With a new league comes a new set of challenges for Westhampton’s boys basketball team. But the Hurricanes have one thing on their mind: prove doubters wrong.
Westhampton, which won its first league title in 18 years last season, lost four of its five starters to graduation, and its fifth to Florida.
“They feel that nobody’s given them a chance, so they want to show they’re better than everyone else thinks they are,” said head coach John Baumiller of his returnees. “They come in every day trying hard, working hard. They’re bummed out if they make a mistake. I don’t think anyone expects us to do well, but we do.”
Seniors Alec Small (25 points), Riley MacDonald (21 points), Colby Bloxon, and Brian Mensch return to lead the previously 22-3 team against new League V challengers like Wyandanch, Mt. Sinai, and Amityville, which topped the Hurricanes 83-66 in the Suffolk County championship before going all the way to the state semifinal.
Baumiller said what he loves about his players is their unselfishness.
“They’re willing to give up the ball, always looking for the open man,” he said. “We execute our offenses very well — we shoot threes. I like their hustle. They play very good defense, they’re smart, and they’re determined.”
Westhampton will once again be squaring off against East Hampton (10-10 last season). The Bonackers are bringing back four starters after losing three seniors.
Malachi Miller (230 points), Bladimir Rodriguez (179 points), Turner Foster (167 points), Jeremy Vizcaino (96 points), and Max Proctor (90 points) return with big numbers, including a combined 109 three-pointers.
“We’re not one-dimensional,” said head coach Dan White. “I think those five will all lead in some way. They are all good kids who work hard and love to play basketball in an unselfish way. All have improved and all have solid potential to have a great year.”
White said he’s hoping his team can be more consistent with its defensive effort and execution.
“There were too many games last year where we had a bad two to four minutes simply because of a lack of focus and execution on defense,” he said. “I think we will be competitive if we rebound effectively and play for each other.”
Hampton Bays drops to Class C in a new League VI, which head coach Pete Meehan said is a better fit for his five returning players. The Baymen lost five seniors to graduation last year.
“They’re a good group of kids, high-character kids,” he said. “We’re guard-oriented — we don’t have a lot of size, we don’t have a lot of depth, but we’re going to compete. We’re going to have to defend and rebound, that’s where our focus has been, but with four guards we handle the ball well, and I think we’re a dangerous team from the perimeter. We can shoot.”
Returning is senior point guard Antonio Scotto (256 points), a five-foot-eleven four-year starter. Senior Matt Dean (six-foot-four) will bring the needed height and will be joined by six-foot junior Jaden Ottati (116 points). Also returning are Lucas Brown (177 points), a five-foot-eleven junior who’s with the team for his second season, and junior Steven Mora, a five-foot-nine junior varsity player who is making the jump into the starting lineup this year.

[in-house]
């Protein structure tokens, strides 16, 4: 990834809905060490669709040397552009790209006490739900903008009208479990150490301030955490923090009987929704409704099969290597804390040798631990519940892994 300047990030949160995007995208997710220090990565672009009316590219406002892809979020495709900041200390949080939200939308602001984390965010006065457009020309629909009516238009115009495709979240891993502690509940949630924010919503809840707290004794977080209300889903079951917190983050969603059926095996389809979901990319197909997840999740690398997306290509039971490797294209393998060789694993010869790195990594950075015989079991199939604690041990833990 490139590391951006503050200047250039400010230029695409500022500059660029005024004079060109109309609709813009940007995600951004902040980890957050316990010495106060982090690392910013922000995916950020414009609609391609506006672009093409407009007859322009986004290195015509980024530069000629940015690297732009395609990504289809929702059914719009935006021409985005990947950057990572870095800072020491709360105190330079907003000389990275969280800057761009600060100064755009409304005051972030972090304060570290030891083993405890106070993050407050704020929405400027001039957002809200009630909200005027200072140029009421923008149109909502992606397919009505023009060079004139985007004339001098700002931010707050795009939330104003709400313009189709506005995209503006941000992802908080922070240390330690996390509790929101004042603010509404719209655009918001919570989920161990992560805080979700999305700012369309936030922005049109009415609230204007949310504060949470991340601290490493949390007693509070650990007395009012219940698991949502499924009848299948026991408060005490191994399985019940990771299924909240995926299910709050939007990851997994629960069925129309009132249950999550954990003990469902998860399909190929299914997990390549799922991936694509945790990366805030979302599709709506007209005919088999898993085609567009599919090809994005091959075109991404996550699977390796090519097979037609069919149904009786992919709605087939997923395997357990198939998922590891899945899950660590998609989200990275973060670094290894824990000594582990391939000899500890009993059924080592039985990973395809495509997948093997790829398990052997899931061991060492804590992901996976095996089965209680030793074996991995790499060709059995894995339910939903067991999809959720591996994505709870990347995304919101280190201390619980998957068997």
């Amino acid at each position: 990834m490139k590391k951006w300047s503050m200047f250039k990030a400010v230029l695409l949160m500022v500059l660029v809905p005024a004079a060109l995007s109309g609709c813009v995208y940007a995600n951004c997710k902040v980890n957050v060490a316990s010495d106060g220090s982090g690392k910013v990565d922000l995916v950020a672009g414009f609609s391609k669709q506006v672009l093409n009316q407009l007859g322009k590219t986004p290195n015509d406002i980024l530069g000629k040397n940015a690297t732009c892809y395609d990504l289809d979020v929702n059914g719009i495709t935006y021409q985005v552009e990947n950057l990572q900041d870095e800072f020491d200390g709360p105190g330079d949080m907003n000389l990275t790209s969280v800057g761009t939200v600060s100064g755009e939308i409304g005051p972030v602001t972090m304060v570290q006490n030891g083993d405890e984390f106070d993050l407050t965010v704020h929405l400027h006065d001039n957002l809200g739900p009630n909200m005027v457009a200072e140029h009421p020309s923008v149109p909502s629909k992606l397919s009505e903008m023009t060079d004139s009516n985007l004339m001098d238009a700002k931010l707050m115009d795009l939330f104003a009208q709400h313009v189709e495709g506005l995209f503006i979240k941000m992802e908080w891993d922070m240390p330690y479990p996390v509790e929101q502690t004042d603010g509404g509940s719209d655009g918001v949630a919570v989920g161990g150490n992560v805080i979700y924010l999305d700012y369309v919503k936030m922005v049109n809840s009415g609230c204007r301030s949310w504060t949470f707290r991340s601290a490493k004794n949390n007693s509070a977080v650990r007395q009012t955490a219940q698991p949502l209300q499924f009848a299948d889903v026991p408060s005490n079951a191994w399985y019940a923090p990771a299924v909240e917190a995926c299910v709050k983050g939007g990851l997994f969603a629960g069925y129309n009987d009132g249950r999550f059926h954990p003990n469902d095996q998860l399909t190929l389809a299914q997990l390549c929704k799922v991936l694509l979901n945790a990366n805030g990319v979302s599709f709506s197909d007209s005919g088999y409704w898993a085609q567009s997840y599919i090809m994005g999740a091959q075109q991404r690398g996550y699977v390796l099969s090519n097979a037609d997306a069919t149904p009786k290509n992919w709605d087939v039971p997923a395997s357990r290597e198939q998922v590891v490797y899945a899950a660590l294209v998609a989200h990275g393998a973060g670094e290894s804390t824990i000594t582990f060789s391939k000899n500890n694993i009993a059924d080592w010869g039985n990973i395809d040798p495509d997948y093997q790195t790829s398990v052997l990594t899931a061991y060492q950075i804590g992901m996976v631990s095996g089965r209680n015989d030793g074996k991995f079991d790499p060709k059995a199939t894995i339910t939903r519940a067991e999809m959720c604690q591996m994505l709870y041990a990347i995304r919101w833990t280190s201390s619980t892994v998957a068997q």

“They’re excited to get started,” Meehan said. “It should be a competitive year. I don’t project wins or playoffs — they come into the gym every day and their purpose is to get better. My goal is for us to be as good as we can be at the end of the year.”
League VI will see some changes not just with the loss of Amityville, but with the return of Elwood-John Glenn, the only Class A team in a sea of Class Bs. New additions are Babylon, Mattituck, Port Jefferson, and defending Long Island Class B champion Center Moriches.
Southampton, like Westhampton, was knocked out of the postseason by Amityville, falling in the first round. The Mariners lost Elijah Wingfield, but return seniors in twins Marcus and Marquise Trent and Kristian Wheeler, and juniors Dakoda Smith, Lucas Bontempo, Sincere Faggins, James Malone, and Artemi Gavalas. Marquise Trent totaled 230 points last season; his brother racked up 171. Smith scored 79.
While the boys won’t have to worry about Amityville, Micah Snowden, who helped lead Southampton to its first Class A title in 2017, and averaged over 20 points per game last year, transferred to Center Moriches.
“That’s a big hit — you expect to lose kids to graduation, but you don’t expect to lose kids transferring to other districts, especially a rival district,” head coach Herm Lamison said. “Regardless of that I feel good, optimistic about what we can achieve with these kids.”
Sophomore Steven Kraszewski and freshman Lebron Napier will help round out the roster.
“He has the potential to be a special talent,” Lamison said of Napier. “They’ve all been working hard, and we’ll see how it comes together on the court.”
Southampton in recent years has had several players averaging double-digit point totals, which the coach said could also be the case this year, making it hard for opponents to scout his team. The team is balanced with inside shooters and those able to hit from beyond the arc as well.
“On any given night any kid could be our highest scorer,” Lamison said. “Defense and rebounding are staples we preach learning every day. If we can get after it with the effort, we should be in pretty good shape.”